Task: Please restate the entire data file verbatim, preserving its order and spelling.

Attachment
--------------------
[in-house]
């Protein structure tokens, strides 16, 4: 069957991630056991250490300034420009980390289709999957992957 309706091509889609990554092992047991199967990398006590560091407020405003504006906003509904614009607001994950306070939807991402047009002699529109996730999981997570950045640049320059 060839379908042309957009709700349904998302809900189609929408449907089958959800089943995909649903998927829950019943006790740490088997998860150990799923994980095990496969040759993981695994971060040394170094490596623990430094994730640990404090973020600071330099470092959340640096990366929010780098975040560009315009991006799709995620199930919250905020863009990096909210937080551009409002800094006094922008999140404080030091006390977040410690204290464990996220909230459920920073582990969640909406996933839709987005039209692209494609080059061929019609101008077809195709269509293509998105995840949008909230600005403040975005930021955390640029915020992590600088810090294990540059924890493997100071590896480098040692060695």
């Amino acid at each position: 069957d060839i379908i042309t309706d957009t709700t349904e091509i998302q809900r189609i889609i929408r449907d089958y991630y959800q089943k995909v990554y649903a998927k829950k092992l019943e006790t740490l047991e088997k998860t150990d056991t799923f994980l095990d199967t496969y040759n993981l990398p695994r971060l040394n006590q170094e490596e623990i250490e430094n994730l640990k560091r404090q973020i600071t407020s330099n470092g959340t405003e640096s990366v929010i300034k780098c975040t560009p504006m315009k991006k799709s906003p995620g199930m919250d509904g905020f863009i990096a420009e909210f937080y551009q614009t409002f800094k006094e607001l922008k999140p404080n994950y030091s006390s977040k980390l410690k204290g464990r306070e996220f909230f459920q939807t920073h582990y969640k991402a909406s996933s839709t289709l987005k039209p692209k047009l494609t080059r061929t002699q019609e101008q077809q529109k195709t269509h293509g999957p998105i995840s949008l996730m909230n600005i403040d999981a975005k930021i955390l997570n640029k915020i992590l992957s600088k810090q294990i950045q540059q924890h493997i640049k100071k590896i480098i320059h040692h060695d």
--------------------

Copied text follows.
[in-house]
């Protein structure tokens, strides 16, 4: 069957991630056991250490300034420009980390289709999957992957 309706091509889609990554092992047991199967990398006590560091407020405003504006906003509904614009607001994950306070939807991402047009002699529109996730999981997570950045640049320059 060839379908042309957009709700349904998302809900189609929408449907089958959800089943995909649903998927829950019943006790740490088997998860150990799923994980095990496969040759993981695994971060040394170094490596623990430094994730640990404090973020600071330099470092959340640096990366929010780098975040560009315009991006799709995620199930919250905020863009990096909210937080551009409002800094006094922008999140404080030091006390977040410690204290464990996220909230459920920073582990969640909406996933839709987005039209692209494609080059061929019609101008077809195709269509293509998105995840949008909230600005403040975005930021955390640029915020992590600088810090294990540059924890493997100071590896480098040692060695």
């Amino acid at each position: 069957d060839i379908i042309t309706d957009t709700t349904e091509i998302q809900r189609i889609i929408r449907d089958y991630y959800q089943k995909v990554y649903a998927k829950k092992l019943e006790t740490l047991e088997k998860t150990d056991t799923f994980l095990d199967t496969y040759n993981l990398p695994r971060l040394n006590q170094e490596e623990i250490e430094n994730l640990k560091r404090q973020i600071t407020s330099n470092g959340t405003e640096s990366v929010i300034k780098c975040t560009p504006m315009k991006k799709s906003p995620g199930m919250d509904g905020f863009i990096a420009e909210f937080y551009q614009t409002f800094k006094e607001l922008k999140p404080n994950y030091s006390s977040k980390l410690k204290g464990r306070e996220f909230f459920q939807t920073h582990y969640k991402a909406s996933s839709t289709l987005k039209p692209k047009l494609t080059r061929t002699q019609e101008q077809q529109k195709t269509h293509g999957p998105i995840s949008l996730m909230n600005i403040d999981a975005k930021i955390l997570n640029k915020i992590l992957s600088k810090q294990i950045q540059q924890h493997i640049k100071k590896i480098i320059h040692h060695d």